Effect of transcutaneous auricular vagus nerve stimulation on impaired glucose tolerance: a pilot randomized study
Spaeth, Rosa B
Rong, PeijingNote: Order does not necessarily reflect citation order of authors.
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CitationHuang, F., J. Dong, J. Kong, H. Wang, H. Meng, R. B. Spaeth, S. Camhi, et al. 2014. “Effect of transcutaneous auricular vagus nerve stimulation on impaired glucose tolerance: a pilot randomized study.” BMC Complementary and Alternative Medicine 14 (1): 203. doi:10.1186/1472-6882-14-203. http://dx.doi.org/10.1186/1472-6882-14-203.
AbstractBackground: Impaired glucose tolerance (IGT) is a pre-diabetic state of hyperglycemia that is associated with insulin resistance, increased risk of type II diabetes, and cardiovascular pathology. Recently, investigators hypothesized that decreased vagus nerve activity may be the underlying mechanism of metabolic syndrome including obesity, elevated glucose levels, and high blood pressure. Methods: In this pilot randomized clinical trial, we compared the efficacy of transcutaneous auricular vagus nerve stimulation (taVNS) and sham taVNS on patients with IGT. 72 participants with IGT were single-blinded and were randomly allocated by computer-generated envelope to either taVNS or sham taVNS treatment groups. In addition, 30 IGT adults were recruited as a control population and not assigned treatment so as to monitor the natural fluctuation of glucose tolerance in IGT patients. All treatments were self-administered by the patients at home after training at the hospital. Patients were instructed to fill in a patient diary booklet each day to describe any side effects after each treatment. The treatment period was 12 weeks in duration. Baseline comparison between treatment and control group showed no difference in weight, BMI, or measures of systolic blood pressure, diastolic blood pressure, fasting plasma glucose (FPG), 2-hour plasma glucose (2hPG), or glycosylated hemoglobin (HbAlc). Results: 100 participants completed the study and were included in data analysis. Two female patients (one in the taVNS group, one in the sham taVNS group) dropped out of the study due to stimulation-evoked dizziness. The symptoms were relieved after stopping treatment. Compared with sham taVNS, taVNS significantly reduced the two-hour glucose tolerance (F(2) = 5.79, p = 0.004). In addition, we found that taVNS significantly decreased (F(1) = 4.21, p = 0.044) systolic blood pressure over time compared with sham taVNS. Compared with the no-treatment control group, patients receiving taVNS significantly differed in measures of FPG (F(2) = 10.62, p < 0.001), 2hPG F(2) = 25.18, p < 0.001) and HbAlc (F(1) = 12.79, p = 0.001) over the course of the 12 week treatment period. Conclusions: Our study suggests that taVNS is a promising, simple, and cost-effective treatment for IGT/ pre-diabetes with only slight risk of mild side-effects.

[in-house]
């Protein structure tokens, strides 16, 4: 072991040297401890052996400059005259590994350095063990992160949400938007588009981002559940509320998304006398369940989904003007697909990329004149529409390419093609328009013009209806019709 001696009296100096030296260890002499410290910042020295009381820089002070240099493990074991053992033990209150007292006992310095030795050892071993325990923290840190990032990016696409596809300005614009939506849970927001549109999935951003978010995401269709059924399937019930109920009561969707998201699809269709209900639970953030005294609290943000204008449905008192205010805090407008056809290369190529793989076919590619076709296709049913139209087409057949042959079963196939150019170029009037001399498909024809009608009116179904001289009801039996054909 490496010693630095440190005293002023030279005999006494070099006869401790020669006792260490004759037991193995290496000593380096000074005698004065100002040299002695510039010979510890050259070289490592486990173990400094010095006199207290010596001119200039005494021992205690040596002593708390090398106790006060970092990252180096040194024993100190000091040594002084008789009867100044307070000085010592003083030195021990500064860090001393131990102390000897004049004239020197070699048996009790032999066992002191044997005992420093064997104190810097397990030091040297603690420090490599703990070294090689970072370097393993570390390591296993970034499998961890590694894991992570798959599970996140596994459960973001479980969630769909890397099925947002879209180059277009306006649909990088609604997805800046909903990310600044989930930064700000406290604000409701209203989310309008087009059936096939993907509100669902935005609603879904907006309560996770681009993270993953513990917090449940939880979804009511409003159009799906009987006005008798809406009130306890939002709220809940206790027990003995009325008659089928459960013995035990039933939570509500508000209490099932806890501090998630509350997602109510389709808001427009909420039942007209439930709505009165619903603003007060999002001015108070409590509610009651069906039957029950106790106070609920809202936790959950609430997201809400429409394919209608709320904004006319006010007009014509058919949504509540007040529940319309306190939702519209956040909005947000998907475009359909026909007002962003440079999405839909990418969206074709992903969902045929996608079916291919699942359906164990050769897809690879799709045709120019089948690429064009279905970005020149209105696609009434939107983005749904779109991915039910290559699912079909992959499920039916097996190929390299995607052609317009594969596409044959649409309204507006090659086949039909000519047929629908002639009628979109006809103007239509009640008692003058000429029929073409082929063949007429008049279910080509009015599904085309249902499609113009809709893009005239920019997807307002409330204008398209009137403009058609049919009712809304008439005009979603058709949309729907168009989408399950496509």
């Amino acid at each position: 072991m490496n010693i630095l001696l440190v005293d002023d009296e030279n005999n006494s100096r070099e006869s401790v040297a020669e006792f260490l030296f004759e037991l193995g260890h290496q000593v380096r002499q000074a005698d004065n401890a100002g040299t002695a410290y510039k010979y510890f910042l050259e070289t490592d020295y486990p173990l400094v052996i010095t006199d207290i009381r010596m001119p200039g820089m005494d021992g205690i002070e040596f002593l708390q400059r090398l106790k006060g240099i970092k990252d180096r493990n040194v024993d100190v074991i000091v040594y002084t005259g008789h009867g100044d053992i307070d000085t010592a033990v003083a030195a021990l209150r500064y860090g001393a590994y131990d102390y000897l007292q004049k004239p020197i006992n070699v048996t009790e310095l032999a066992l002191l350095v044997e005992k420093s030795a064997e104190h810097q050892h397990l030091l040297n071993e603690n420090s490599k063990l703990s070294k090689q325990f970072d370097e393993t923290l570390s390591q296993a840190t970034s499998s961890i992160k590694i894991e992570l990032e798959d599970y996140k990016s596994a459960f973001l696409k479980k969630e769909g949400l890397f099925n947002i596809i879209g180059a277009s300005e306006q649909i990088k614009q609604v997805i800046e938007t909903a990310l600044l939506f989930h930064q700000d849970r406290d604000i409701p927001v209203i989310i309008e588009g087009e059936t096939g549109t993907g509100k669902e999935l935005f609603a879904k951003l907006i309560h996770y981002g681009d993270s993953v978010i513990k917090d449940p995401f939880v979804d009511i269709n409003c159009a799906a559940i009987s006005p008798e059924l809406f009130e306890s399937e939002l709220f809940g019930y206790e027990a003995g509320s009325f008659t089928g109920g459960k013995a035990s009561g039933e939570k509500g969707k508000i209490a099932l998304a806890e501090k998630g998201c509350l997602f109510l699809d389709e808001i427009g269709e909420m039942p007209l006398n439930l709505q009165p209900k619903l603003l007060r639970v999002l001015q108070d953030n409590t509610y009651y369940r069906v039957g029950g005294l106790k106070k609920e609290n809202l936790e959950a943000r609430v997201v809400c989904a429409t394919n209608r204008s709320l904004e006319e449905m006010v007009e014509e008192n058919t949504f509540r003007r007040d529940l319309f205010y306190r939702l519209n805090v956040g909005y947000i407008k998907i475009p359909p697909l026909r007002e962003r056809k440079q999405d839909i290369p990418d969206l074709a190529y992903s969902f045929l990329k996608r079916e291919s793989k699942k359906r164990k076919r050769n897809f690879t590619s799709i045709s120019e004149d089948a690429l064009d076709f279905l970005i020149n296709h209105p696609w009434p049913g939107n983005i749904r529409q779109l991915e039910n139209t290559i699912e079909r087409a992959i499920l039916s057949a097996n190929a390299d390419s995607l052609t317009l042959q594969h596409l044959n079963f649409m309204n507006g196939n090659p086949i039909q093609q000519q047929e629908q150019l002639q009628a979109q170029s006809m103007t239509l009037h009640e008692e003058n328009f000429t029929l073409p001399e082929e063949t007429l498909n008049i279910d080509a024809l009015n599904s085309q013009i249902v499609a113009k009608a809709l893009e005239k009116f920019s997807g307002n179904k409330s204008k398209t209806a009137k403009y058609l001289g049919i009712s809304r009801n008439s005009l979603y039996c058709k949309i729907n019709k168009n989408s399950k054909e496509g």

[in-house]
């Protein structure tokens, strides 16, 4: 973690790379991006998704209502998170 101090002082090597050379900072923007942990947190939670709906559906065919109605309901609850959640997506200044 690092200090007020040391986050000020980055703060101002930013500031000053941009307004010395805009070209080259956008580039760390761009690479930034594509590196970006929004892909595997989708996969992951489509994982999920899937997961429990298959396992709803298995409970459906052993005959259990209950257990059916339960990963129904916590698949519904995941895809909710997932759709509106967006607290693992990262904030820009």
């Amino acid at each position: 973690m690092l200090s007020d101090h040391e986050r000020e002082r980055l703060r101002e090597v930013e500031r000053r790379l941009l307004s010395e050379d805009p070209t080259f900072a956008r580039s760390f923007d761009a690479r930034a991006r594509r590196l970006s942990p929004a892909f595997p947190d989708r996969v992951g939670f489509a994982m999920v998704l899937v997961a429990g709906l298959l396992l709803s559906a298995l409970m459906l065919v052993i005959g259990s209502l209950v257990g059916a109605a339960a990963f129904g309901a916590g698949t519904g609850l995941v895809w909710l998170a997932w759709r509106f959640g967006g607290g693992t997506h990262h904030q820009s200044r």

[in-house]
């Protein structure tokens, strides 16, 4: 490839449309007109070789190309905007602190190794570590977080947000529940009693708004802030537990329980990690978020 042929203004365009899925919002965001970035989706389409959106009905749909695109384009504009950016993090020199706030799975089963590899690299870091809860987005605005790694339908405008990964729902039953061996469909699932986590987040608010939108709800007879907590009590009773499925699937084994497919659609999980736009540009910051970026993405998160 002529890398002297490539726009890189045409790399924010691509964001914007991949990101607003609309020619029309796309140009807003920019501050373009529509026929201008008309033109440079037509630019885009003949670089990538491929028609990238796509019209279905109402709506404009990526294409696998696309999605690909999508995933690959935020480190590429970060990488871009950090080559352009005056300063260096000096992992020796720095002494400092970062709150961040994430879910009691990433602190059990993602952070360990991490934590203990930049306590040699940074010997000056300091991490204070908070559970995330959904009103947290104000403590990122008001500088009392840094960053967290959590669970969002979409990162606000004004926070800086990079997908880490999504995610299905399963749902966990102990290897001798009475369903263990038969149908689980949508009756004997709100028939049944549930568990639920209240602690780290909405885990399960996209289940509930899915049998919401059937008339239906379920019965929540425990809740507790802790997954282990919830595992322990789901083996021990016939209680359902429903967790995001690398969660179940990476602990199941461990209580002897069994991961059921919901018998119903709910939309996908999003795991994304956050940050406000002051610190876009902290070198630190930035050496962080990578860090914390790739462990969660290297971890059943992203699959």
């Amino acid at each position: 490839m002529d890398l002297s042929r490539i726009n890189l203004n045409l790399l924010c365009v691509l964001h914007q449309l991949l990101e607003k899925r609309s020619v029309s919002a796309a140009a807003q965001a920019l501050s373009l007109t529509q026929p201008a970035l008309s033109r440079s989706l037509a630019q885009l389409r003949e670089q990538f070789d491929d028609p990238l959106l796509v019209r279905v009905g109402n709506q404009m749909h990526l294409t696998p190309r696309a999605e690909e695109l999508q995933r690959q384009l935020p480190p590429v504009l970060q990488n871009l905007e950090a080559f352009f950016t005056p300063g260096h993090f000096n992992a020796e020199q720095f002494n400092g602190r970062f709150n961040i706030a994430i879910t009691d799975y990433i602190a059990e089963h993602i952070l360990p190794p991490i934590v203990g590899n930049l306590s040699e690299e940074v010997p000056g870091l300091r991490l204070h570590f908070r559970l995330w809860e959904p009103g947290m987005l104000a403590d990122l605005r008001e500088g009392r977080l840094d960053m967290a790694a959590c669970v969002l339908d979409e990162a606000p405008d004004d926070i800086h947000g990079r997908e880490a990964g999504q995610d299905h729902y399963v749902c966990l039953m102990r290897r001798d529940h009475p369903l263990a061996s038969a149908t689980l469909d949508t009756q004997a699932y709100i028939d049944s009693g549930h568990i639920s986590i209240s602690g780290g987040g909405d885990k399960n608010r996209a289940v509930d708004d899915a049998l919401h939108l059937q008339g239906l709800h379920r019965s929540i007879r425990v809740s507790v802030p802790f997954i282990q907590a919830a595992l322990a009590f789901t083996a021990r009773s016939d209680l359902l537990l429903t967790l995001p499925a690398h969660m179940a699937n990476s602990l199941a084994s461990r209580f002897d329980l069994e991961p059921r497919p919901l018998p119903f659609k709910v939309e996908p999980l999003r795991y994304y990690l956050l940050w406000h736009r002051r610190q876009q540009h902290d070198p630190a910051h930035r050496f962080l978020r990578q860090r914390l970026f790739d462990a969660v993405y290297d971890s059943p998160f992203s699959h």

Citable link to this pagehttp://nrs.harvard.edu/urn-3:HUL.InstRepos:13454737
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